It almost sounds as if it’s been turned into a lullaby, this heavy metal blood boiler that’s been blared at sporting events for decades now when it’s time to get the home crowd to raise its voices and beers alike.
The song in question is “Crazy Train,” that timeless rager that makes air guitar practically reflexive and which is as much of an Ozzy Osbourne signature as urine stains on historical landmarks.
But when Danielle Bell sings it, it becomes something else — or, perhaps more accurately, it becomes its true self. Despite its in-your-face sonics, the song’s lyrics convey a vulnerability, the uncertainty of a man on the edge, which often gets masked by all that heavy metal thunder.
To hear Bell give lilting, enchanted voice to “Crazy Train,” though, is to feel the full gravity of what Osbourne was saying as he tried not to come apart at the seams.
Bell’s version is one of the highlights of “Let’s Grow Old And Strange Together,” the debut album from The Unwieldies, a newish trio that also features her husband Rob Bell, who fronts rockers The Psyatics and the Yeller Bellies, and violinist/guitarist Jack Ball, who also plays in The Psyatics.
The Bells have played together informally for years, though each focused on his or her own bands, with Danielle making the rounds in various casino lounges with the likes of Phoenix and Jimmy Hopper. She also works as a program director for a local church, and once led a discussion group for which she and Rob played spare, stripped-down versions of various well-known songs to cast them in a different light and reflect on their true meaning.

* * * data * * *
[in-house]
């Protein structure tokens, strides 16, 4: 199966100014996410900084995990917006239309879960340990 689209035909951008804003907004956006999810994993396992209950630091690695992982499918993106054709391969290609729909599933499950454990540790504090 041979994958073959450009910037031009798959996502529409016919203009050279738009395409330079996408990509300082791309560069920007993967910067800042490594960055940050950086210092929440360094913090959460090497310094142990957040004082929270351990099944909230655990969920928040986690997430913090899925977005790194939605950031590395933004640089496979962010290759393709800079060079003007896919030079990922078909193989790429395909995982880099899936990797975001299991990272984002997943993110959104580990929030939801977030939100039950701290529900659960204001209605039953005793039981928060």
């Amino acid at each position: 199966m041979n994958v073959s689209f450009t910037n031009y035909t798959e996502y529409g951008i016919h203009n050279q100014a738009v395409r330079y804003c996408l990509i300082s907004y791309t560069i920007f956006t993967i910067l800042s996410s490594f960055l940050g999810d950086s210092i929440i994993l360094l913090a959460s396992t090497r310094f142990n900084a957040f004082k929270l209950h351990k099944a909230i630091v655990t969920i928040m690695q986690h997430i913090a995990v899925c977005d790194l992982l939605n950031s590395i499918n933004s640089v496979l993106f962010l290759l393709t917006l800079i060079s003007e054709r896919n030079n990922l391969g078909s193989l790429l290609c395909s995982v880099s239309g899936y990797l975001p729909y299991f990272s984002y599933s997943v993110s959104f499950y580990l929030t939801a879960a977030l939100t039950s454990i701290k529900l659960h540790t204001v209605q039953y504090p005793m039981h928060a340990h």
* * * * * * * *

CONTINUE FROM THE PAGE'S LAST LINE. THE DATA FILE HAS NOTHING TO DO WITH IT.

Hence, their version of “Crazy Train” was born, and in a roundabout way The Unwieldies would follow. It’s a fresh musical outlet for all of them, their songs mostly acoustic-based, with Danielle and Rob occasionally dueting on folk-leaning tunes that alternately haunt and sweet talk, with the classically trained Ball, who once performed with the Pittsburgh Philharmonic, adding gorgeous melodic accompaniment.
For Danielle, it’s all been a way to get in touch with a voice of her own.
“I had been doing cover songs and what I’d call ‘yelling in pitch’ for many years in lounges and singing heavy duty rock songs,” she says over coffee at The Beat recently. “Doing other people’s music, you kind of end up sounding like whatever you’re singing. This is a completely new experience for me, having my own identity as a singer and writer.”
It’s been a long time coming — and you could say the same thing for The Unwieldies themselves.
“It’s become a reality after we just talked about it for 16 years and never did anything because we had plenty of other projects going on,” Rob says of playing in a band with his wife. “It’s about time.”
Contact reporter Jason Bracelin at email@example.com or 702-383-0476. Follow on Twitter @JasonBracelin.